The preaching of the gospel ought to be a unifying force upon the church of Jesus Christ. The clear proclamation of the good news of the Kingdom ought to draw people together in unity – except for when it doesn’t.
Preaching is particularly challenging during election seasons. I was taught that preachers should steer clear of politics and to focus strictly on the gospel. That sounds like sound advice, given the risk to congregational unity when preachers choose a side. Yet, this non-partisan approach to preaching feels a little weak, knowing what is at stake. People want to know where we stand, sometimes because they do not know where they stand themselves, and sometimes because they do. The latter demand the preacher make clear their position so that they can know whether or not they are able to support the preacher, given their political pre-commitments. There is little doubt that preachers who take a strong position will gather numbers of people already settled in the same conviction. Of course, this kind of growth will come at the expense of all those whose views run contrary. In either case, the church is divided, even if it might be growing.
It is tempting to believe that sticking to the gospel will help us avoid the discomfort and disunity that follows when we mess with politics. We might even happily accept the fact that this could cost us the support of people who are hardened in their particular political point of view. Sometimes the subtraction of those folks feels like addition, if we were being honest. Yet, the gospel will not always allow for the comfort we might value. The gospel itself can be dis-unifying. Jesus suggested that when we take our discipleship seriously, it might divide us from our friends and families. No one said there would not be consequences.
The gospel is not an abstract proposition, disconnected from the complicated realities of our cultures. The gospel touches down, bringing the Kingdom to earth as it is in heaven. The challenge for preachers is not to be a-political, but to understand the places where the gospel shapes our politics.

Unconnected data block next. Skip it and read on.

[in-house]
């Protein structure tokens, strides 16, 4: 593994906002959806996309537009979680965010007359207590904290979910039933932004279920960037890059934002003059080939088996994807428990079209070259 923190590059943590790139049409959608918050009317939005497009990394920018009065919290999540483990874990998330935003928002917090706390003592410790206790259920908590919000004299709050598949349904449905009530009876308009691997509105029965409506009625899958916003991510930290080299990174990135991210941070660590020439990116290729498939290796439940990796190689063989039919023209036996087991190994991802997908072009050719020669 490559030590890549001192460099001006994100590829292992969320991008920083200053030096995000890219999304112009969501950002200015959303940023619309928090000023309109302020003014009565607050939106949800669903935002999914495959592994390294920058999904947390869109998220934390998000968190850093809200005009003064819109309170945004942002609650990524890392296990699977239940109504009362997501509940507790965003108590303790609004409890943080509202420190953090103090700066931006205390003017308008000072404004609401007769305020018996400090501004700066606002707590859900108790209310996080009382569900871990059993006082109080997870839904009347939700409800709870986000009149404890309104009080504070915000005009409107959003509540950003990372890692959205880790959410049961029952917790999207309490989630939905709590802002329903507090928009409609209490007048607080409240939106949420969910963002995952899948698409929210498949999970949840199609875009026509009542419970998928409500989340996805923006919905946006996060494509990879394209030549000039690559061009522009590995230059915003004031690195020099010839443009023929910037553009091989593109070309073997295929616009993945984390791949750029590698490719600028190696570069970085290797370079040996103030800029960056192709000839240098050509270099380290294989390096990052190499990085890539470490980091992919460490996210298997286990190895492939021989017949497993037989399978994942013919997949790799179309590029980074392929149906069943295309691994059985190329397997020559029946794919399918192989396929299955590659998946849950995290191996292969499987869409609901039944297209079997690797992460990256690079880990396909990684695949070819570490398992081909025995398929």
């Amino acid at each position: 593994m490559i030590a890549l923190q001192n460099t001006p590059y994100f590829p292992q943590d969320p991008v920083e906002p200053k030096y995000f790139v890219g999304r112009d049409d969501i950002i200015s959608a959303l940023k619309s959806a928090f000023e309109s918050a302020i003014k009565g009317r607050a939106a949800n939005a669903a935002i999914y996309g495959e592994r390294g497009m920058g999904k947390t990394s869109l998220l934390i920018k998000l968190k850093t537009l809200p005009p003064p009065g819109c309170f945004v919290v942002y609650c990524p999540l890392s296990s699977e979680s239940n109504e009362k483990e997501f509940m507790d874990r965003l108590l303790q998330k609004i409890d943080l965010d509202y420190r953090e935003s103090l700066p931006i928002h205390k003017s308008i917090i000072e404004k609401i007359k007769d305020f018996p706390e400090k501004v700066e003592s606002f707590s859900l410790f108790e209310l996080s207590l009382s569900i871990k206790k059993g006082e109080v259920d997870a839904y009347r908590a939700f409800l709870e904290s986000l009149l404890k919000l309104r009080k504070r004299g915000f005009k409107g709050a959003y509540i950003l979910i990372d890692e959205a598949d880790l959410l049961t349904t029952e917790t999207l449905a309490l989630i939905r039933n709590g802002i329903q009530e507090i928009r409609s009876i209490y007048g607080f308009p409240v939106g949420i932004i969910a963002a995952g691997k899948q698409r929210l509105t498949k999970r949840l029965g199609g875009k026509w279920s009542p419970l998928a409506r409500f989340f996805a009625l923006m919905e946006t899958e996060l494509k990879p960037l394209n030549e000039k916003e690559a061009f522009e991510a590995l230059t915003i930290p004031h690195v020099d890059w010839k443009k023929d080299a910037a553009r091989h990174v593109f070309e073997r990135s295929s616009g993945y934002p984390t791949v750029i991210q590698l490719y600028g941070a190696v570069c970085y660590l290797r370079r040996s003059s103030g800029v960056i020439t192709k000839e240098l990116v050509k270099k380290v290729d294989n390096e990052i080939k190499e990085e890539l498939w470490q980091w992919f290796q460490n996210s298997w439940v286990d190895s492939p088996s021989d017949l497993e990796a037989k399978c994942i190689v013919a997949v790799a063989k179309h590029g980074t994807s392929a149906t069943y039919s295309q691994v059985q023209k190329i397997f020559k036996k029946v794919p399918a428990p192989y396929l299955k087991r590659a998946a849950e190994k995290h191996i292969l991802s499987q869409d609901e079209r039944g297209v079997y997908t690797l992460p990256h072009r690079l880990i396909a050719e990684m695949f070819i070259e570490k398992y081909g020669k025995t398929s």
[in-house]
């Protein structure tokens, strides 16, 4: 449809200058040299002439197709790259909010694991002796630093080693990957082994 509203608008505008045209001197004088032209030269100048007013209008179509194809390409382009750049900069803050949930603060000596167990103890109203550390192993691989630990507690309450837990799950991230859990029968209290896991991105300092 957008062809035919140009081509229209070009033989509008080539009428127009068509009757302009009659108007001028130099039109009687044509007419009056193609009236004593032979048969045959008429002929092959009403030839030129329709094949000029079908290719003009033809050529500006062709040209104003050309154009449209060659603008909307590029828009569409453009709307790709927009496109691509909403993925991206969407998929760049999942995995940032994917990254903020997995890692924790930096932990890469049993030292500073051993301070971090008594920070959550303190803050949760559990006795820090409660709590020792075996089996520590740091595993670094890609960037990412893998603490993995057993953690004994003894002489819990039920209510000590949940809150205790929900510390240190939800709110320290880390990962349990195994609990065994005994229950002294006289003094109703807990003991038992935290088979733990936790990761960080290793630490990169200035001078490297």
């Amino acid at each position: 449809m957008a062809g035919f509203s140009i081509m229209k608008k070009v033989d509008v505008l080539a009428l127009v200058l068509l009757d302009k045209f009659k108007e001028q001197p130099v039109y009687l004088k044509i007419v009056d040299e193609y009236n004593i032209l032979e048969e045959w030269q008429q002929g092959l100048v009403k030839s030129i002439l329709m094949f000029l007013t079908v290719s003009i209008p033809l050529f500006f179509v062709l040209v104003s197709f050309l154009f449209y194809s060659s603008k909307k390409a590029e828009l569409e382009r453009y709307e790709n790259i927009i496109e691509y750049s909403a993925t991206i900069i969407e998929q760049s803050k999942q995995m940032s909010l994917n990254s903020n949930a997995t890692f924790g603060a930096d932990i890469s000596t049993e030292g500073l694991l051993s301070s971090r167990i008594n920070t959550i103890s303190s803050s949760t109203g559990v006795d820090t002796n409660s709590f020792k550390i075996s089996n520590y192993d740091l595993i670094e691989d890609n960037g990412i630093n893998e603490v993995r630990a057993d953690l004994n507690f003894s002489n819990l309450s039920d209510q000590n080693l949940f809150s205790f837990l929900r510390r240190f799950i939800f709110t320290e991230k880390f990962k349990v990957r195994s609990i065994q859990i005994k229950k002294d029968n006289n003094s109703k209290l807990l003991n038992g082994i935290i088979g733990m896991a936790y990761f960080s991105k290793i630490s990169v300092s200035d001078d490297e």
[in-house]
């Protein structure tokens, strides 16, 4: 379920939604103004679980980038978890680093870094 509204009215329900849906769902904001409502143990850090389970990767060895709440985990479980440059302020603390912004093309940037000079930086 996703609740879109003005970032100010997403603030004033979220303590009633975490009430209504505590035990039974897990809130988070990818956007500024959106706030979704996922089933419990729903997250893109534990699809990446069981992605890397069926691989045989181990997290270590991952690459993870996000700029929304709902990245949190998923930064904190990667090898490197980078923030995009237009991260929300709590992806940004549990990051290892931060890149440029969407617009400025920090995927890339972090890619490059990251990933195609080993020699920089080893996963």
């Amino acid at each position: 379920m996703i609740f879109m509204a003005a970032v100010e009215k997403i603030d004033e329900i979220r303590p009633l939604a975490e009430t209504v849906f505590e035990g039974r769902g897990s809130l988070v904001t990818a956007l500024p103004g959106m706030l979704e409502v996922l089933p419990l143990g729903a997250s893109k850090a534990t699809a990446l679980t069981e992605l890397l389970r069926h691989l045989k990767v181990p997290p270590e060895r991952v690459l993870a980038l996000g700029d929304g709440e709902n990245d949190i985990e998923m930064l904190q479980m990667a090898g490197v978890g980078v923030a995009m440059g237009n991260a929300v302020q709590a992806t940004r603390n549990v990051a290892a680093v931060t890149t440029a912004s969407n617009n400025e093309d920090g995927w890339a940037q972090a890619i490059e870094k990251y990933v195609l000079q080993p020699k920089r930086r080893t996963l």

How does a theology of grace translate into public policy? How might citizens of heaven, driven by eternal values, reflect on the economics of any specific moment or election cycle? Trying to articulate a gospel-shaped politic will be messy. It will not typically surface a single issue or lay along a particular party platform. The gospel is not red or blue. It adopts neither donkeys nor elephants. It would, of course, be easier if it did, but political parties are human institutions built for the purposes and interests of temporal life, admitting to nothing but the personal interest of those they seek to serve.
This is not to say the gospel has no bearing. We do not preach an abstract theology untouched and unsullied by the concerns of life on earth. It is to say, rather, that the gospel will surface the places and ways that our positions reflect or rebuff the heart of God. Our human systems might ask we choose between a godly passion for the right to life for the unborn and a godly passion for quality of life for people of colour. The gospel knows no such distinction.
Elections are blunt instruments. They take incredibly complicated issues and force them down to simple binary choices – this candidate or that candidate – this party or that party. It is terribly frustrating that we can’t order from a menus when we come to the polling booth. By that time, most of the choices have already been made for us.
Despite that frustration, we need to appreciate that elections offer a tremendous opportunity for dialogue around root issues that deeply matter. When else do we have opportunity to speak deeply to one another about race, money, power, and sexuality? Preachers can’t afford to sit this out. If we could embrace the dialogue, especially in the formative stages when the cement is still wet, we can help our people think about how the principles of the gospel can shape our perspectives and our priorities.
I still believe that preaching should not be partisan, given that no party has ever fully articulated and embraced the values of the Kingdom. Parties are at their base about the exercise and retention of power, which is antithetical to the interests of the gospel. Our concern, then ought to be less about winning elections, than it ought to be about shaping the heart of those who will eventually lead us, and of all of us who will follow.
When I was young, I thought seriously about entering politics. It seemed exciting and I thought it consequential. My thinking was challenged, however, when I heard an influential preacher say, “Never step down from the pulpit, to become Prime Minister.” That seemed a little strong at the time. Surely a gospel-driven Prime Minister or President could do a lot of good. But over time, I came to see that politics is as much theatre as it is substance – especially from an eternal point of view. Politicians deal with the “art of the possible.” Preachers deal with the eternal power of the cross. I know where the real power lies.